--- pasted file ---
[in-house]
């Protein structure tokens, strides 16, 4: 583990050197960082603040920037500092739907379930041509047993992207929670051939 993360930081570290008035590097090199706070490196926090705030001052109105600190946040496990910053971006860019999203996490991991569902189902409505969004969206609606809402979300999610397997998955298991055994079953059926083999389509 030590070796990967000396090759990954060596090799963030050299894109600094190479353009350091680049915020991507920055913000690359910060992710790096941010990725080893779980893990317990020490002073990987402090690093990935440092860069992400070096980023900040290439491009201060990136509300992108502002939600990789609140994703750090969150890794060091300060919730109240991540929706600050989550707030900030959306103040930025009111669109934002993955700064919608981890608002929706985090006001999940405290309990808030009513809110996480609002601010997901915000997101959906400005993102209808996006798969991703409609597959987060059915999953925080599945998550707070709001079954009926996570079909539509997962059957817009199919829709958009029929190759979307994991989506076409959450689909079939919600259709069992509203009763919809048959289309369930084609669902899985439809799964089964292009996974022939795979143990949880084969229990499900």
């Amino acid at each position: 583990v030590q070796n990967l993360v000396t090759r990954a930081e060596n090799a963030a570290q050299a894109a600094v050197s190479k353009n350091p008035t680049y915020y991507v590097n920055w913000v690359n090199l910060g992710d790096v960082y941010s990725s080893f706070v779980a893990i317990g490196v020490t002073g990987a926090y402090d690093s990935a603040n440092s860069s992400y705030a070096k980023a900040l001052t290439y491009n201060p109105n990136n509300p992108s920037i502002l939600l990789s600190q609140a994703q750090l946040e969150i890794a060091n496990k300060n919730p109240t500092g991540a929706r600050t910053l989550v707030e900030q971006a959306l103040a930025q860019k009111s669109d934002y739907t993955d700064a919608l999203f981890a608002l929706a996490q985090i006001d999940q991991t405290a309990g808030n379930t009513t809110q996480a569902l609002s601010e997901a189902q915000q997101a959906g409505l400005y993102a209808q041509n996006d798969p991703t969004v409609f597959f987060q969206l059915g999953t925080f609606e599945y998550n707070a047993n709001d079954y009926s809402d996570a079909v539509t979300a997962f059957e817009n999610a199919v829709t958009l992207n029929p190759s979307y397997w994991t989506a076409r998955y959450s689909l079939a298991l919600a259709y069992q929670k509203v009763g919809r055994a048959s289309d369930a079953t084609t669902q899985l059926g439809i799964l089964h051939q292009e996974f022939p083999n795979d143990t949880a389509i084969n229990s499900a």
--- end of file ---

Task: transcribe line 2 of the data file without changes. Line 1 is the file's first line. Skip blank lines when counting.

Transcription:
């Protein structure tokens, strides 16, 4: 583990050197960082603040920037500092739907379930041509047993992207929670051939 993360930081570290008035590097090199706070490196926090705030001052109105600190946040496990910053971006860019999203996490991991569902189902409505969004969206609606809402979300999610397997998955298991055994079953059926083999389509 030590070796990967000396090759990954060596090799963030050299894109600094190479353009350091680049915020991507920055913000690359910060992710790096941010990725080893779980893990317990020490002073990987402090690093990935440092860069992400070096980023900040290439491009201060990136509300992108502002939600990789609140994703750090969150890794060091300060919730109240991540929706600050989550707030900030959306103040930025009111669109934002993955700064919608981890608002929706985090006001999940405290309990808030009513809110996480609002601010997901915000997101959906400005993102209808996006798969991703409609597959987060059915999953925080599945998550707070709001079954009926996570079909539509997962059957817009199919829709958009029929190759979307994991989506076409959450689909079939919600259709069992509203009763919809048959289309369930084609669902899985439809799964089964292009996974022939795979143990949880084969229990499900």